OM: Pride. MA: the desire/desire to be entertained. NI: passionate desire. PAD: stupidity / prejudice. ME: poverty/possessiveness. HUNG: aggressiveness/hatred.

Finally, each syllable corresponds to one of the six wisdoms:

OM: the wisdom of stability. MA: the all-fulfilling wisdom NI: wisdom emanates from oneself PAD: the all-embracing wisdom (dharma) ME: the discriminating wisdom HUNG: the mirror-like wisdom.

We have also incorporated on this mala 4 important symbols of Esoteric Vajrayana Buddhism, namely the vajra, the bell, the phurba and the kartika

DORJE/ VAJRA
Vajra, in Tibetan dorje. It is arguably the most important symbol of Tibetan Buddhism. The term means "diamond" and refers to the indestructible nature of the mind in itself, awakening, which is both imperishable and indivisible. The small scepter seems to be, originally, the diamond lightning of the god Indra, it is a mark of royalty and power.

(1) the five upper points represent the five wisdoms, five facets of the diamond that is the awakened mind:

mirror-like wisdom, which means that the awakened mind, just like a perfectly polished mirror, clearly reflects all things, possesses the ability to know everything, without any confusion.

the wisdom of equality, which recognizes that all the phenomena of samsara (my ordinary world) and nirvana (the pure fields or paradise of the Buddhas) are of an equal nature in that they are of a unique essence: emptiness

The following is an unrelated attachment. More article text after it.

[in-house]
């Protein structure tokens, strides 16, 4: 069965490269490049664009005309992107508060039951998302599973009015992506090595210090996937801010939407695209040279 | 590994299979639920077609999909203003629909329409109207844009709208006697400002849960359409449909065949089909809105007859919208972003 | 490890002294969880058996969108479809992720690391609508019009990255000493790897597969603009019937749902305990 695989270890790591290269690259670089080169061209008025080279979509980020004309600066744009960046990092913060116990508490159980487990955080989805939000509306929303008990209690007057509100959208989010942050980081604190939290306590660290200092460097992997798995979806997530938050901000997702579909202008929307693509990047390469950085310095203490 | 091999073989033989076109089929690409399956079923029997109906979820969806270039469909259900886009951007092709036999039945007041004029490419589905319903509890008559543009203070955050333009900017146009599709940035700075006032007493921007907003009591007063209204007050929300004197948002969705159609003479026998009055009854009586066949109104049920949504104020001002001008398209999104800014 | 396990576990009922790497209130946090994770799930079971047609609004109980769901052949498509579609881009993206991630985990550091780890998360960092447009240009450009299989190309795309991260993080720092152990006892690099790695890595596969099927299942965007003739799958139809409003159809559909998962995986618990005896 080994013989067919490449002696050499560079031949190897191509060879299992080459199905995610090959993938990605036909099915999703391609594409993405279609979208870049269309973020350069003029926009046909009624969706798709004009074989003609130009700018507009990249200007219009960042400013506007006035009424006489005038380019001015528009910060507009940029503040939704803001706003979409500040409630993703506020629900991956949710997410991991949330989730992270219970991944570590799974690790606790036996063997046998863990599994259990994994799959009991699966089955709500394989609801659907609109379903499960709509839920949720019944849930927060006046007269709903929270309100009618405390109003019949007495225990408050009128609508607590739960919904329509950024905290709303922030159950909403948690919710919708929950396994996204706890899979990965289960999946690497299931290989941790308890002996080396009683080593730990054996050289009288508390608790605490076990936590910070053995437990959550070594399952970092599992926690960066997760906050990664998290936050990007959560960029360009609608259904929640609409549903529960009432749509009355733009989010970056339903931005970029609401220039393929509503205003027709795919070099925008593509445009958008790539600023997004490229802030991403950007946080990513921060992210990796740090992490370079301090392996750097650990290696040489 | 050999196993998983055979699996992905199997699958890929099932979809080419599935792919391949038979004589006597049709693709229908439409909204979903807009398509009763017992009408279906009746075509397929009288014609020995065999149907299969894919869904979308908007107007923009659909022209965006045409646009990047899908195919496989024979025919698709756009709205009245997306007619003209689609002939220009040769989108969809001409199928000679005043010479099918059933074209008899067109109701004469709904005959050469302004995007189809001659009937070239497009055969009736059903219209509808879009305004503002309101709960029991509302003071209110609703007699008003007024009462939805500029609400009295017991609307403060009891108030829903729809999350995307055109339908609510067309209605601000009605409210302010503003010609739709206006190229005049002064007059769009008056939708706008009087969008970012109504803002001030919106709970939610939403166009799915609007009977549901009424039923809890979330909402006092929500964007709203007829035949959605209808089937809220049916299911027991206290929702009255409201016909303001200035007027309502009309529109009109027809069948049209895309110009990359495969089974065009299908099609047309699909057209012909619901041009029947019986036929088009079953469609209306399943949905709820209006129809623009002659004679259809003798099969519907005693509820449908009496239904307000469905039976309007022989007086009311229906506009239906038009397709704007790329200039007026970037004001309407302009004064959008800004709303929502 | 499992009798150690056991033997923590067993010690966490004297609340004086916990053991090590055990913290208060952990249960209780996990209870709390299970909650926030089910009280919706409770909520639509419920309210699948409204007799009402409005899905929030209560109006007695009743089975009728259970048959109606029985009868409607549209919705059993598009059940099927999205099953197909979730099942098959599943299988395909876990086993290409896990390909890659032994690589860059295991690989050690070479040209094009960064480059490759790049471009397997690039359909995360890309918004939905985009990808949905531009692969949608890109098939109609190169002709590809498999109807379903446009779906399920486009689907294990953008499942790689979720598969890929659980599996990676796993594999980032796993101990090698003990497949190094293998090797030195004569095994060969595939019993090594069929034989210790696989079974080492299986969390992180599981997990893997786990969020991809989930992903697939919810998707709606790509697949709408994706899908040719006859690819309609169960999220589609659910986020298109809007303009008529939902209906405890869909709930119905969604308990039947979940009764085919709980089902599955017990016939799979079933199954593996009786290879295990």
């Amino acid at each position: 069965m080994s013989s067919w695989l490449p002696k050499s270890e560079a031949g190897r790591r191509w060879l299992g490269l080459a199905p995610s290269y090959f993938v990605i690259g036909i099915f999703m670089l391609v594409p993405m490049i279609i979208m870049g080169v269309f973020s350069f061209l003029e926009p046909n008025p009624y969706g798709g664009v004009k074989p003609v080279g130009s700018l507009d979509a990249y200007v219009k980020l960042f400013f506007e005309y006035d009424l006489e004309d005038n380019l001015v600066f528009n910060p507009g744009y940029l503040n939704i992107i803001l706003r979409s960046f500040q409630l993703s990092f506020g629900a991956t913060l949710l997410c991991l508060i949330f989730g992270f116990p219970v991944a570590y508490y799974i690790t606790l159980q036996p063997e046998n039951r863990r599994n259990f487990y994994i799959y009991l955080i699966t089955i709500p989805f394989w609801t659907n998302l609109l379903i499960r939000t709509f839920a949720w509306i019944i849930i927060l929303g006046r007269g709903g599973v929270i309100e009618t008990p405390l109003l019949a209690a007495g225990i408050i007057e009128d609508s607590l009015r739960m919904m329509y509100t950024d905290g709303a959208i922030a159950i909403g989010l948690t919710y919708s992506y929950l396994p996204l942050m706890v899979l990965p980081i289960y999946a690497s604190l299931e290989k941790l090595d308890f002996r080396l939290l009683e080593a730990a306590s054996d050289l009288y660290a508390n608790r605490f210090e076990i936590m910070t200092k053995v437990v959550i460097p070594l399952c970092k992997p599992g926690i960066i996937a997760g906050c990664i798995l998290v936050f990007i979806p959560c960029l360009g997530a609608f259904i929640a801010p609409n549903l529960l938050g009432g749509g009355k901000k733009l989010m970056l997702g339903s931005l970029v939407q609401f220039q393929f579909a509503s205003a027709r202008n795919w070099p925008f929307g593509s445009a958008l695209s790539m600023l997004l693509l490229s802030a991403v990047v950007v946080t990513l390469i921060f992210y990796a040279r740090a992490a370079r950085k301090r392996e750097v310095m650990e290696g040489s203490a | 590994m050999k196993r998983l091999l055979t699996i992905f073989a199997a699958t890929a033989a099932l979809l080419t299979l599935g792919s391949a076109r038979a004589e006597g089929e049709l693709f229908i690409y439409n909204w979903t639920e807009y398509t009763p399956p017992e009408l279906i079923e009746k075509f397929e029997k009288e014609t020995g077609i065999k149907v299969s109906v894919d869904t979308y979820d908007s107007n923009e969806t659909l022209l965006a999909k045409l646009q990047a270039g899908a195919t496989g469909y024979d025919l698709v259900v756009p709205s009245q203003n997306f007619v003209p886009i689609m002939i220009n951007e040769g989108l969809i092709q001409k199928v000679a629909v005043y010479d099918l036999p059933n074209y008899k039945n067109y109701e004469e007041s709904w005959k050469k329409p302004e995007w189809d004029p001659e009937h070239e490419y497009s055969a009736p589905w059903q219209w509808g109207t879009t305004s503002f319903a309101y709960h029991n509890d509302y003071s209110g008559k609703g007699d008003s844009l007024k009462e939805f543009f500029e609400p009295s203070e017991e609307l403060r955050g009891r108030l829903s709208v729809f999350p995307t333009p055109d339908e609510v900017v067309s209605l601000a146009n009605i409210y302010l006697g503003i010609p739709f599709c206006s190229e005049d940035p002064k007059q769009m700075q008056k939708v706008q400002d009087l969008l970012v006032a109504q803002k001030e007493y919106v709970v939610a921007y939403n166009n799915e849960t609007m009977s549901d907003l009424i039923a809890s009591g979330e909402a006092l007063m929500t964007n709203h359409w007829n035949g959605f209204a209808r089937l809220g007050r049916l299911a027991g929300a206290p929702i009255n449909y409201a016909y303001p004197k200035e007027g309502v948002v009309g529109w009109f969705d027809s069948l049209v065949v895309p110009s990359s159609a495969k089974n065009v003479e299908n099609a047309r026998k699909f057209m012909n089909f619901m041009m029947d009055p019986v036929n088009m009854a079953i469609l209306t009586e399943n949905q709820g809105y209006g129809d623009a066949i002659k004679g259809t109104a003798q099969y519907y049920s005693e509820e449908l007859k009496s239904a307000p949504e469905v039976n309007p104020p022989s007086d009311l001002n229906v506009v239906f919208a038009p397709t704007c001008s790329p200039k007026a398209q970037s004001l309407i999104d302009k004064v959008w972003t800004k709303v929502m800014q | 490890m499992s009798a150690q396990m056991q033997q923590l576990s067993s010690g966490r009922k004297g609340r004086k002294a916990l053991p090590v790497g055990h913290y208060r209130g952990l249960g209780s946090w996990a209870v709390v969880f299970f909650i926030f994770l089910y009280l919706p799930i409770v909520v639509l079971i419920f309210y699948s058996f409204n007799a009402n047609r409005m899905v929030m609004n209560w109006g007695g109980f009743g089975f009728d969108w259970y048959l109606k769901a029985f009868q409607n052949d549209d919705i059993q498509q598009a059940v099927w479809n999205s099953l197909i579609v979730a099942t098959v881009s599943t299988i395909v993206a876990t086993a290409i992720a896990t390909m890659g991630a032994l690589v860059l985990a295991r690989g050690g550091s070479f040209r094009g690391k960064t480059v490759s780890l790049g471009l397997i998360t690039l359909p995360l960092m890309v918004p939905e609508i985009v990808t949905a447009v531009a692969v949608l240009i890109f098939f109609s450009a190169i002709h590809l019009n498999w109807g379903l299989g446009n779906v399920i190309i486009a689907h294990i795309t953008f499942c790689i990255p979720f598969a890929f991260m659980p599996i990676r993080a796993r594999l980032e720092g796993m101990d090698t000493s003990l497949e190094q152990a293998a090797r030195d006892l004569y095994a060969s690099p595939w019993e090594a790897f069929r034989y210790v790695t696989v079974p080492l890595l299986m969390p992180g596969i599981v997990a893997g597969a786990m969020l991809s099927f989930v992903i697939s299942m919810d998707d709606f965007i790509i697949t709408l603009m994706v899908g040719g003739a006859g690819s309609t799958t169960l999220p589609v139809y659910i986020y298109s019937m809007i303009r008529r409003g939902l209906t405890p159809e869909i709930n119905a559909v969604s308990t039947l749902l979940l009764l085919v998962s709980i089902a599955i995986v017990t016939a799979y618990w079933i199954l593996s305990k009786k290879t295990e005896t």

the wisdom of distinction, which denotes that the awakened mind perceives not only the emptiness of all phenomena (which is what the wisdom of equality operates) but also, in an uncontroduction simultaneity, all phenomena as they manifest themselves;

the fulfilling wisdom, which allows the Buddhas to create pure fields and emanations working for the good of beings;

the wisdom of universal space, which indicates that all phenomenes, beyond all concept and duality, dwell in the pure knowledge of the spirit.


2° At the same time as the five wisdoms, these five upper points symbolize the Five Conquerors or five main Male Buddhas on a mystical level. The five lower points symbolize the Five Female Buddhas.

3° The mouths of makara (sea monster) from which emerge the tips denote the liberation of the cycle of existences.

4° The eight upper petals represent the eight male bodhisattvas, in other words eight large bodhisattvas dwelling in celestial domains.

5° The eight lower petals are the eight female bodhisattvas.

6 ° The round part in the middle designates emptiness.

BELL
The bell, in Tibetan drilbou. It symbolizes, in a general way, emptiness (emptiness does not mean that nothing exists, but that phenomena do not exist as we perceive them because of the veil of ignorance that covers our mind).

1° Its hollow part represents emptiness and its beat the "sound" of emptiness (i.e. its dynamics potentially containing the manifestation)

2° The lotus with eight petals symbolizes the eight female bodhisattvas, associated with the idea of emptiness like all female deities.

3 ° The vase contains the nectar of the accomplishments.

4° The face on the handle is that of the female deity Prajnaparamitam symbol of the knowledge of emptiness.

5 ° The vajra contains its prope symbolism as seen above.

PHURBA